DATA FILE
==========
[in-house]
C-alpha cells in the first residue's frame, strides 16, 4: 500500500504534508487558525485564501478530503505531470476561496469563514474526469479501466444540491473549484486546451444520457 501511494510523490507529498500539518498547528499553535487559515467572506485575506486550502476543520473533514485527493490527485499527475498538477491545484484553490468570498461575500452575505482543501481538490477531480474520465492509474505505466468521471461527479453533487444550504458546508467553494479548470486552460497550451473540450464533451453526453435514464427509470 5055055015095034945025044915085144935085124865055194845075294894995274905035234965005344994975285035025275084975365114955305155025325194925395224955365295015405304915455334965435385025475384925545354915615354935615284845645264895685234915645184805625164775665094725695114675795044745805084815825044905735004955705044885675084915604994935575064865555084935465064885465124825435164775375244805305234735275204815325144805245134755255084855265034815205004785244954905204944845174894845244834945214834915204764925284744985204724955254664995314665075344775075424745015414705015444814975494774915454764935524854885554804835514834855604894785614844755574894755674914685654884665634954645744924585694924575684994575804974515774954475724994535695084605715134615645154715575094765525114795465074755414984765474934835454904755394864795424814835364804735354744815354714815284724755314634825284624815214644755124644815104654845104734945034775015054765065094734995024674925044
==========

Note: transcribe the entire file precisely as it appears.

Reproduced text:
[in-house]
C-alpha cells in the first residue's frame, strides 16, 4: 500500500504534508487558525485564501478530503505531470476561496469563514474526469479501466444540491473549484486546451444520457 501511494510523490507529498500539518498547528499553535487559515467572506485575506486550502476543520473533514485527493490527485499527475498538477491545484484553490468570498461575500452575505482543501481538490477531480474520465492509474505505466468521471461527479453533487444550504458546508467553494479548470486552460497550451473540450464533451453526453435514464427509470 5055055015095034945025044915085144935085124865055194845075294894995274905035234965005344994975285035025275084975365114955305155025325194925395224955365295015405304915455334965435385025475384925545354915615354935615284845645264895685234915645184805625164775665094725695114675795044745805084815825044905735004955705044885675084915604994935575064865555084935465064885465124825435164775375244805305234735275204815325144805245134755255084855265034815205004785244954905204944845174894845244834945214834915204764925284744985204724955254664995314665075344775075424745015414705015444814975494774915454764935524854885554804835514834855604894785614844755574894755674914685654884665634954645744924585694924575684994575804974515774954475724994535695084605715134615645154715575094765525114795465074755414984765474934835454904755394864795424814835364804735354744815354714815284724755314634825284624815214644755124644815104654845104734945034775015054765065094734995024674925044